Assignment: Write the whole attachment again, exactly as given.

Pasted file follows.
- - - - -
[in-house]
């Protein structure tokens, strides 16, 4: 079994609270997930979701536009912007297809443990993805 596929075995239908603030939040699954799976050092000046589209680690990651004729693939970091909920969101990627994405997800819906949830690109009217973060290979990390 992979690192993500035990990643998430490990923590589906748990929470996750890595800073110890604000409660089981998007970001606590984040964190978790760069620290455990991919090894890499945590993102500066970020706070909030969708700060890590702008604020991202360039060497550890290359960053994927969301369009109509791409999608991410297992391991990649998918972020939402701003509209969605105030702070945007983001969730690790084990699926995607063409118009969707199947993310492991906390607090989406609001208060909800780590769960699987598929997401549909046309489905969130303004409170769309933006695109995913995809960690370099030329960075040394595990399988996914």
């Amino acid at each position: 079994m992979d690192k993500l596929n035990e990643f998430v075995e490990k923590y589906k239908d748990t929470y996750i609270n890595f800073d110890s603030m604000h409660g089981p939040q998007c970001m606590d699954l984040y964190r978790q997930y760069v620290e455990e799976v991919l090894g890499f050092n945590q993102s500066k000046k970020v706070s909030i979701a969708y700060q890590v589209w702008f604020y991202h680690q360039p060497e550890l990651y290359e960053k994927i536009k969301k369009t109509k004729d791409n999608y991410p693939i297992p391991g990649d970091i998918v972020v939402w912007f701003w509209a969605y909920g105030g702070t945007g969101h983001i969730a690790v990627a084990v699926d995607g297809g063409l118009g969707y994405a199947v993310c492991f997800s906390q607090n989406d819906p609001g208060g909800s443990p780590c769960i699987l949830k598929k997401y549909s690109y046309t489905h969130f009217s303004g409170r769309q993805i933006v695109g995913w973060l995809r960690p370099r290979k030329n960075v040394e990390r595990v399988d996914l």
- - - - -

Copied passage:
[in-house]
């Protein structure tokens, strides 16, 4: 079994609270997930979701536009912007297809443990993805 596929075995239908603030939040699954799976050092000046589209680690990651004729693939970091909920969101990627994405997800819906949830690109009217973060290979990390 992979690192993500035990990643998430490990923590589906748990929470996750890595800073110890604000409660089981998007970001606590984040964190978790760069620290455990991919090894890499945590993102500066970020706070909030969708700060890590702008604020991202360039060497550890290359960053994927969301369009109509791409999608991410297992391991990649998918972020939402701003509209969605105030702070945007983001969730690790084990699926995607063409118009969707199947993310492991906390607090989406609001208060909800780590769960699987598929997401549909046309489905969130303004409170769309933006695109995913995809960690370099030329960075040394595990399988996914």
């Amino acid at each position: 079994m992979d690192k993500l596929n035990e990643f998430v075995e490990k923590y589906k239908d748990t929470y996750i609270n890595f800073d110890s603030m604000h409660g089981p939040q998007c970001m606590d699954l984040y964190r978790q997930y760069v620290e455990e799976v991919l090894g890499f050092n945590q993102s500066k000046k970020v706070s909030i979701a969708y700060q890590v589209w702008f604020y991202h680690q360039p060497e550890l990651y290359e960053k994927i536009k969301k369009t109509k004729d791409n999608y991410p693939i297992p391991g990649d970091i998918v972020v939402w912007f701003w509209a969605y909920g105030g702070t945007g969101h983001i969730a690790v990627a084990v699926d995607g297809g063409l118009g969707y994405a199947v993310c492991f997800s906390q607090n989406d819906p609001g208060g909800s443990p780590c769960i699987l949830k598929k997401y549909s690109y046309t489905h969130f009217s303004g409170r769309q993805i933006v695109g995913w973060l995809r960690p370099r290979k030329n960075v040394e990390r595990v399988d996914l």